The True Master

He is calm.
In him the seed of renewin
g life
Has been consumed.
He has conquered all the inner worlds.

With dispassionate eye
He sees everywhere
The falling and the uprising.

And with great gladness
He knows that he has finished.
He has woken from his sleep.

And the way he has taken
Is hidden from men [and women],
Even from spirits and gods,
By virtue of his purity.

In him there is no yesterday,
No tomorrow,
No today….

He has come to the end of the way,
Over the river of his many lives,
His many deaths.

Beyond the sorrow of hell,
Beyond the great joy of heaven,
By virtue of his purity.

He has come to the end of the way

All that he had to do, he has done.

And now he is one.

Because Buddhism doesn’t include a Creator Spirit in the same sense that many other religions or philosophies do, it is sometimes hard to figure out how to include Buddhist thought in a discussion such as this. However, it’s impossible to miss the message of unity in this passage.

This translation by Thomas Byrom, a brilliant English mystic and educator I had the honor to know before his death in 1991, uses the master’s indifference to such practical opposites such as the “sorrow of hell” and the “joy of heaven” to show unity.

But the lyrical yet pithy language also evokes Buddhist teaching in its reference to seeing  both falling and rising everywhere. Additional passages from the Dhammapada can be found in In the Same Breath.

Byrom also translated the Hindu Ashtavakra Gita, written in the 8th or 14th Century, which we will look at in more detail when we are explore what was happening in Eastern religions at time when Western thought was coming even more dualistic. Byrom’s comments on the Ashtavakra Gita will also be part of our look at the 20th and 21st Century renaissance of our waning and waxing thread of unity.

Turning to Judaism, we see the description in Exodus, thought to have been written in about 650 BCE, regarding the events that took place nearly a millenium earlier when the Jews fled Egypt for what was to become Israel. Biblical scholars believe Exodus was written by several authors over the centuries until it was solidified during Axial Age to what we have today.

Exodus 3: 13-15

Then Moses said to God, “I am to go then, to the sons [and daughters] of Israel and say to them, ‘The God of your fathers has sent me to you.’ But if they ask me what his name is, what am I to tell them?”

And God said to Moses,

“I Am who I Am. You must say to the [children] of Israel: ‘I Am has sent me to you.’

“This is my name for all time; by this name I shall be invoked for all generations to come.”

The key words here are “I am who I am,” or as some translations have it, “I am who am,” which is a more accurate translation of the Latin, “Ego sum qui sum.” However, just as the English came from the Latin, the Latin came from the Greek, and the Greek from a mix of Hebrew and Aramaic! Likewise, the English translations that we have of ancient Buddhist, Hindu and Taoist scriptures and canons came mostly from the original Chinese and Sanskrit.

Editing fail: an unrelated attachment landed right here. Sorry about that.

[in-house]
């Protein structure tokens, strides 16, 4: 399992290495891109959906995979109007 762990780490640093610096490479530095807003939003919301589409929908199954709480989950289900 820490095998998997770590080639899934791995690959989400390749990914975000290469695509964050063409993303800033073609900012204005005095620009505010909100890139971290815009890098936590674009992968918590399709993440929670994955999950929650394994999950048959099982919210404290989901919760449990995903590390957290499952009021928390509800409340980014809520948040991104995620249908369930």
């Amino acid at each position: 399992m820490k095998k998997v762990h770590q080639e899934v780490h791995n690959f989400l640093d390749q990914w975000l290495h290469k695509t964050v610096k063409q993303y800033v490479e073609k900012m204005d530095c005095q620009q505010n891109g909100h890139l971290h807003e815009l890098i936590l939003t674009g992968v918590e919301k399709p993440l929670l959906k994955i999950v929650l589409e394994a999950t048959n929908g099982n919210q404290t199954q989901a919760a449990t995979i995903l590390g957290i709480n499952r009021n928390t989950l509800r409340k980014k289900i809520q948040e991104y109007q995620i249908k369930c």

I_ am

- Christine Tobias

Regarding Exodus, there is much discussion over just what God meant in his answer to Moses, or to those who don’t believe that the bible was divinely inspired, what the writers in ancient Israel were trying to imply by their choice of words.

Some say that Moses was really asking what he should tell the Jews to get them to follow him out of Egypt, cling to their God and stay away from all the other gods being worshipped at the time.

In modern lingo, then the answer meant, “I am the only God. All those others are part of me. Stick with me and you’ll be fine. Just get them out of Egypt!”

Many mainline Christian theologians stick with interpret those words as meaning that God is the Supreme Being, infinitely perfect, who had no creator, is above and separate from everything, and thus is transcendent.

But looking at it with our lens of immanence, it seems that these powerful words could also mean that at least some in ancient Judaism believed that nothing exists outside of God and thus Spirit and Creation must be One.

The Hebrew phrase is Ehyeh asher ehyeh,” which is literally translated as “I shall be who I shall be,” raises more questions than it answers. Some say it indicates that God is still becoming and his work isn’t finished. Others look to Aramaic-speaking Assyrians would translate those words today.

The translation: “I am the beginning I am.”

Wow! Do you suppose that Chuang Tzu just happened to drop in for lunch and a chat that day?

More about the marvelous times of 600 to 300 BCE when next we meet.


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Writings on Unity of Spirit and Creation ebb, flow and spiral back from 600 BCE to today

The ebb and flow of writings since ancient times on the unity of Spirit and Creation show remarkable patterns. The most interesting is the spiral that takes us from the beginning in 600 BCE, through ups and downs, fertile flowerings and bleak deserts, to the 20th and 21st Centuries, when the writings flourish again and are more like the earliest ones than any that came between.